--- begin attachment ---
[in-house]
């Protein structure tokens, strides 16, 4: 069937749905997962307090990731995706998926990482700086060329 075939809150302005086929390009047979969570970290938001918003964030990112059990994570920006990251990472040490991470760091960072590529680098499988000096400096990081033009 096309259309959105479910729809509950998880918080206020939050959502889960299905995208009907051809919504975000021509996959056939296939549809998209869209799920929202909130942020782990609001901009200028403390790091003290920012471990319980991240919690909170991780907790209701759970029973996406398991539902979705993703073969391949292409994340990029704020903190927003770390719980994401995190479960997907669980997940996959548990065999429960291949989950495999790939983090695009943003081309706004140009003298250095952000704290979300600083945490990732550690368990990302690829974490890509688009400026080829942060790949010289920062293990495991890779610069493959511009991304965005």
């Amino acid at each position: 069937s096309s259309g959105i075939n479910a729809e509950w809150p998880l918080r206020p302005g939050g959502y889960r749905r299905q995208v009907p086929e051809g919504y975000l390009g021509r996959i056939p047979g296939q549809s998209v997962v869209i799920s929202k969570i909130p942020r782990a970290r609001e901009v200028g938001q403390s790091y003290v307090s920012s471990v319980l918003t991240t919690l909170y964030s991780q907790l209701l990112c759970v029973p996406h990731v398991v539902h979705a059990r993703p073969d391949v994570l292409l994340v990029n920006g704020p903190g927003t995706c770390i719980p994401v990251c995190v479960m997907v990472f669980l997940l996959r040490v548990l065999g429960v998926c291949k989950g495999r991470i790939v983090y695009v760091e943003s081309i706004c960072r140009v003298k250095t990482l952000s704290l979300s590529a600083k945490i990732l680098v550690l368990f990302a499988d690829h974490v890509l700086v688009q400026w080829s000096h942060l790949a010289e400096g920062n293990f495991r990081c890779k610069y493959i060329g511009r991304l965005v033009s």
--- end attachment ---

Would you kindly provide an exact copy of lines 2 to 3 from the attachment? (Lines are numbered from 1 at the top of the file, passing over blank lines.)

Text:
């Protein structure tokens, strides 16, 4: 069937749905997962307090990731995706998926990482700086060329 075939809150302005086929390009047979969570970290938001918003964030990112059990994570920006990251990472040490991470760091960072590529680098499988000096400096990081033009 096309259309959105479910729809509950998880918080206020939050959502889960299905995208009907051809919504975000021509996959056939296939549809998209869209799920929202909130942020782990609001901009200028403390790091003290920012471990319980991240919690909170991780907790209701759970029973996406398991539902979705993703073969391949292409994340990029704020903190927003770390719980994401995190479960997907669980997940996959548990065999429960291949989950495999790939983090695009943003081309706004140009003298250095952000704290979300600083945490990732550690368990990302690829974490890509688009400026080829942060790949010289920062293990495991890779610069493959511009991304965005």
């Amino acid at each position: 069937s096309s259309g959105i075939n479910a729809e509950w809150p998880l918080r206020p302005g939050g959502y889960r749905r299905q995208v009907p086929e051809g919504y975000l390009g021509r996959i056939p047979g296939q549809s998209v997962v869209i799920s929202k969570i909130p942020r782990a970290r609001e901009v200028g938001q403390s790091y003290v307090s920012s471990v319980l918003t991240t919690l909170y964030s991780q907790l209701l990112c759970v029973p996406h990731v398991v539902h979705a059990r993703p073969d391949v994570l292409l994340v990029n920006g704020p903190g927003t995706c770390i719980p994401v990251c995190v479960m997907v990472f669980l997940l996959r040490v548990l065999g429960v998926c291949k989950g495999r991470i790939v983090y695009v760091e943003s081309i706004c960072r140009v003298k250095t990482l952000s704290l979300s590529a600083k945490i990732l680098v550690l368990f990302a499988d690829h974490v890509l700086v688009q400026w080829s000096h942060l790949a010289e400096g920062n293990f495991r990081c890779k610069y493959i060329g511009r991304l965005v033009s």